In 2017, former cruise crew member website Crew Center estimated that around 250,000 people worked on cruise ships. Cruise ship companies can employ anywhere from a few dozens to more than a thousand crew members on a vessel depending on its size. So what does everyone do on board?
Cruise ship jobs largely emulate hospitality jobs, so you can be assured that if there’s a job at a resort, there will probably be a similar one on board. Large cruise ship companies such as Princess Cruises, Carnival Cruises, Royal Caribbean Cruises, Norwegian and others tend to list the employment opportunities they offer by department.
One of the main departments is Food & Beverage, and this is where many job-seekers from developing nations find their feet. Here, they are looking for people who enjoy being creative with food and drink, and also those who are good with customer interaction. Cruise ships jobs for bakers, chefs, bartenders, utility personnel, stewards and more come under this department. For those in positions that require customer interaction, for example a maitre d’, for knowing a foreign language can be especially helpful.
Some cruise ships have job opportunities for specific talents. Only recently, Viking Crew was looking for an experienced and qualified molecular cuisine chef with senior sous chef experience. Opportunities like these allow cruise ship chefs to experiment with food and use the physical and chemical transformations that occur during the cooking process to create exciting experiences.
Another sector that sees many crew from South Asian countries is housekeeping. This department is responsible for maintaining cleanliness across guest areas, including rooms and open decks, and also help with providing laundry service. They are most busy when a new voyage begins, needing to ensure rooms are ready for embarking guests, help disembarking passengers with their luggage and new arrivals with theirs.
Job opportunities here include utility cleaners, laundry stewards, housekeepers or stateroom attendants, and sometimes even what TUI Cruises calls a dresser – personnel responsible for looking after the housekeeping needs of the artist ensemble on board, from helping them get dressed or changed quickly between shows, cleaning up backstage and also ensuring they have food and drink.
The pursers department includes roles that connect with guests a lot. They are most often seen in roles on the front desk where they ensure high quality customer service, answering telephone calls, assisting guests with shore excursions or account queries, and resolving issues. These roles offer great progression into hotel management.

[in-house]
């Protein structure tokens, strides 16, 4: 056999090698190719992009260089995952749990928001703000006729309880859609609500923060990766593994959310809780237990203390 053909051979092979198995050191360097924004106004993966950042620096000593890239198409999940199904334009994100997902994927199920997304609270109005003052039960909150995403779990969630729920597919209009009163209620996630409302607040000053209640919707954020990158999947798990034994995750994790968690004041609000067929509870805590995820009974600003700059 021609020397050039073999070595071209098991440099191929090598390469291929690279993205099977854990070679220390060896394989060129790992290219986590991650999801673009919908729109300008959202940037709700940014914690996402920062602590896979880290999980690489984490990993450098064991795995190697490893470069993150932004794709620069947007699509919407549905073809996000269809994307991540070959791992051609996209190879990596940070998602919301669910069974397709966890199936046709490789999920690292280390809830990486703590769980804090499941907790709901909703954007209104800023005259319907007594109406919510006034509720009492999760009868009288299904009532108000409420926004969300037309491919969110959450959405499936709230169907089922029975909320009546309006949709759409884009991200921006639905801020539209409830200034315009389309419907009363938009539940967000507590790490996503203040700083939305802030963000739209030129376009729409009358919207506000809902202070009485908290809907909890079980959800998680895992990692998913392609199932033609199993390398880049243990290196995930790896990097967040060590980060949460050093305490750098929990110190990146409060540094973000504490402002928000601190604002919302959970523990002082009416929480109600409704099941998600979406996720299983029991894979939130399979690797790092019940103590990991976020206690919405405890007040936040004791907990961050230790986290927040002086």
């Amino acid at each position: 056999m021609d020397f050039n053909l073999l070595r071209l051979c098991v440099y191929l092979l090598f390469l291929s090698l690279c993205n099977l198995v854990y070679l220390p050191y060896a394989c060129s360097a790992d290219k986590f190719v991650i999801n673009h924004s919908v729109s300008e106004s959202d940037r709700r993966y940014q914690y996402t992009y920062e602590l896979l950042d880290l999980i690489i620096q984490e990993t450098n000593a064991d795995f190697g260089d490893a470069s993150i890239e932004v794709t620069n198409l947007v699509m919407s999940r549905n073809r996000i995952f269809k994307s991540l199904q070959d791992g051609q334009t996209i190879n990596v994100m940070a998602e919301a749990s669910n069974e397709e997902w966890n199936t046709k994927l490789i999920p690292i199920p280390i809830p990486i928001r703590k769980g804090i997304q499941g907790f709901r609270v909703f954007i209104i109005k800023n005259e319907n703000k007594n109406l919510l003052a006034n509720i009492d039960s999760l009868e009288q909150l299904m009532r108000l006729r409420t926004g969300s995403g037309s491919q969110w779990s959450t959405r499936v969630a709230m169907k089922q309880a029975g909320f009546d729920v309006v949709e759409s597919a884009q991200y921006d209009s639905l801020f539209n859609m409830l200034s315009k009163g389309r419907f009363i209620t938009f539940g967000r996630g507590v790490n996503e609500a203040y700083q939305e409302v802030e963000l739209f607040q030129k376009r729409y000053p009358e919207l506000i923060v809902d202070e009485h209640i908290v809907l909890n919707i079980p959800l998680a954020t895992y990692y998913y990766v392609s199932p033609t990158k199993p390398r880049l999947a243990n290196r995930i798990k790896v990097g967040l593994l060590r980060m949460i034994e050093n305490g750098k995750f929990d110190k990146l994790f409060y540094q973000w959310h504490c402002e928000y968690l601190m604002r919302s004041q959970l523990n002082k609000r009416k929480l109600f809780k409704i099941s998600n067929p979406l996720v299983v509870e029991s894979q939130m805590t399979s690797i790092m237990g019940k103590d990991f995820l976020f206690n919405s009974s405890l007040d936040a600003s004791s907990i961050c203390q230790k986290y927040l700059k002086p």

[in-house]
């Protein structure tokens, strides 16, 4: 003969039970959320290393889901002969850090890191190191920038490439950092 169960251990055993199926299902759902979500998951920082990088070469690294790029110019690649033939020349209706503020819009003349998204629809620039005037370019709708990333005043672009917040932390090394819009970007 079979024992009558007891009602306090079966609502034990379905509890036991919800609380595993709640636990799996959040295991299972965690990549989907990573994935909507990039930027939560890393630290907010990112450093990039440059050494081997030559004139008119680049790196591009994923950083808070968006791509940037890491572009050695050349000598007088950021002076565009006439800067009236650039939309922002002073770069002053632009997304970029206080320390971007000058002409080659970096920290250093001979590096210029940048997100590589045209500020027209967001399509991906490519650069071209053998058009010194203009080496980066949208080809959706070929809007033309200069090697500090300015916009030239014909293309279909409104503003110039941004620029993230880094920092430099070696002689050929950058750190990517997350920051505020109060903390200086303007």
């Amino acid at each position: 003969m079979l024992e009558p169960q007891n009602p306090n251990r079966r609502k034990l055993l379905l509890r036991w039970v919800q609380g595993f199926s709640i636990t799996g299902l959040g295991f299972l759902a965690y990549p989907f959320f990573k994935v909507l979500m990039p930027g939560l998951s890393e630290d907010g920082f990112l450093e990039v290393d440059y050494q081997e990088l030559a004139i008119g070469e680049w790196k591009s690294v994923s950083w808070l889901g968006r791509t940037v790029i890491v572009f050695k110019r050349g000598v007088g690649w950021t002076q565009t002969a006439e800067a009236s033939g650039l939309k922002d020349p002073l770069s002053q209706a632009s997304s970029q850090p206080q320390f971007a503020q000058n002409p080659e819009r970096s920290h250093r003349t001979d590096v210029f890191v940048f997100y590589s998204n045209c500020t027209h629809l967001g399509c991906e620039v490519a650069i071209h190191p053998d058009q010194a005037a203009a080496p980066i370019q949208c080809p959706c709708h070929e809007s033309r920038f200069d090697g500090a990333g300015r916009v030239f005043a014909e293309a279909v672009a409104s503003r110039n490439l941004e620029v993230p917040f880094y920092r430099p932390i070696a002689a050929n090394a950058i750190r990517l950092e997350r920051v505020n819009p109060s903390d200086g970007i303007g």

In addition, there are departments that deal with anything and everything that will help improve the guest experience and overall safety. The cruise staff team, for example, schedules innovative and exciting activities every day for guests, including cooking demos, zumba classes, games, themed parties, hosting karaoke and more. In a similar role are those engaged with youth programmes and baby-sitting. They are classed together with entertainment shows such as dance troupes, bands, performers and other artists, as well as retail, wellness departments and casino where staff help sell unique gifts – often tax-free, spa packages and ensure they have a great time at the slots respectively.
Dozens of people also work behind the scenes in non-hospitality cruise ship jobs. These include crew who help keep the ship running smoothly – engineers, technicians, navigation officers, information technology and computer specialists.
Other various cruise ship jobs include photographers and videographers who help guests document their holiday, production technicians who help entertainment troupes with stage management, and the medical staff who aid those who feel ill and also offer emergency paramedical treatment.
Tying all of these together is the human resources department which works with the shore team to look after crew and ensure the cruise ship has optimal staff conditions on board at all times.